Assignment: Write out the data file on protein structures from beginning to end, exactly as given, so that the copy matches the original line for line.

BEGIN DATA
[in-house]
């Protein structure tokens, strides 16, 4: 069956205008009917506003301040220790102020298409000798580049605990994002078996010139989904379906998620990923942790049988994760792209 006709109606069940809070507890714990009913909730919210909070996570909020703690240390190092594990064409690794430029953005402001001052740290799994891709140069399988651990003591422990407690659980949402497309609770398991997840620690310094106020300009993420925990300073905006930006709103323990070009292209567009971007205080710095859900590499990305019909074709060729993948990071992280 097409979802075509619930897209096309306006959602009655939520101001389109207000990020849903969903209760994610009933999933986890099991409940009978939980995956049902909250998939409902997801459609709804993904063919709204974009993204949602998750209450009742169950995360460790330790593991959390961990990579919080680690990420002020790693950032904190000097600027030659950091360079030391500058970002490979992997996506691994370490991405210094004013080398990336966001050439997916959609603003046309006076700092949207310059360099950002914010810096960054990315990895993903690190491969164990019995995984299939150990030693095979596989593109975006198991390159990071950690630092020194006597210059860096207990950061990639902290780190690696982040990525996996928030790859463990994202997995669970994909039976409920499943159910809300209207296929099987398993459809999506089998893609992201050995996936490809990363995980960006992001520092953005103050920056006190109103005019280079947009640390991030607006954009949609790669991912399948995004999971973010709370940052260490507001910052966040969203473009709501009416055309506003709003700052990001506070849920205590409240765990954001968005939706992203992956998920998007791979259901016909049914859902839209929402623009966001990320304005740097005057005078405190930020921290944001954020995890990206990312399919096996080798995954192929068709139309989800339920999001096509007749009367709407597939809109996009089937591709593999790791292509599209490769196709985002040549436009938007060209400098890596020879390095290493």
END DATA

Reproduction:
[in-house]
């Protein structure tokens, strides 16, 4: 069956205008009917506003301040220790102020298409000798580049605990994002078996010139989904379906998620990923942790049988994760792209 006709109606069940809070507890714990009913909730919210909070996570909020703690240390190092594990064409690794430029953005402001001052740290799994891709140069399988651990003591422990407690659980949402497309609770398991997840620690310094106020300009993420925990300073905006930006709103323990070009292209567009971007205080710095859900590499990305019909074709060729993948990071992280 097409979802075509619930897209096309306006959602009655939520101001389109207000990020849903969903209760994610009933999933986890099991409940009978939980995956049902909250998939409902997801459609709804993904063919709204974009993204949602998750209450009742169950995360460790330790593991959390961990990579919080680690990420002020790693950032904190000097600027030659950091360079030391500058970002490979992997996506691994370490991405210094004013080398990336966001050439997916959609603003046309006076700092949207310059360099950002914010810096960054990315990895993903690190491969164990019995995984299939150990030693095979596989593109975006198991390159990071950690630092020194006597210059860096207990950061990639902290780190690696982040990525996996928030790859463990994202997995669970994909039976409920499943159910809300209207296929099987398993459809999506089998893609992201050995996936490809990363995980960006992001520092953005103050920056006190109103005019280079947009640390991030607006954009949609790669991912399948995004999971973010709370940052260490507001910052966040969203473009709501009416055309506003709003700052990001506070849920205590409240765990954001968005939706992203992956998920998007791979259901016909049914859902839209929402623009966001990320304005740097005057005078405190930020921290944001954020995890990206990312399919096996080798995954192929068709139309989800339920999001096509007749009367709407597939809109996009089937591709593999790791292509599209490769196709985002040549436009938007060209400098890596020879390095290493």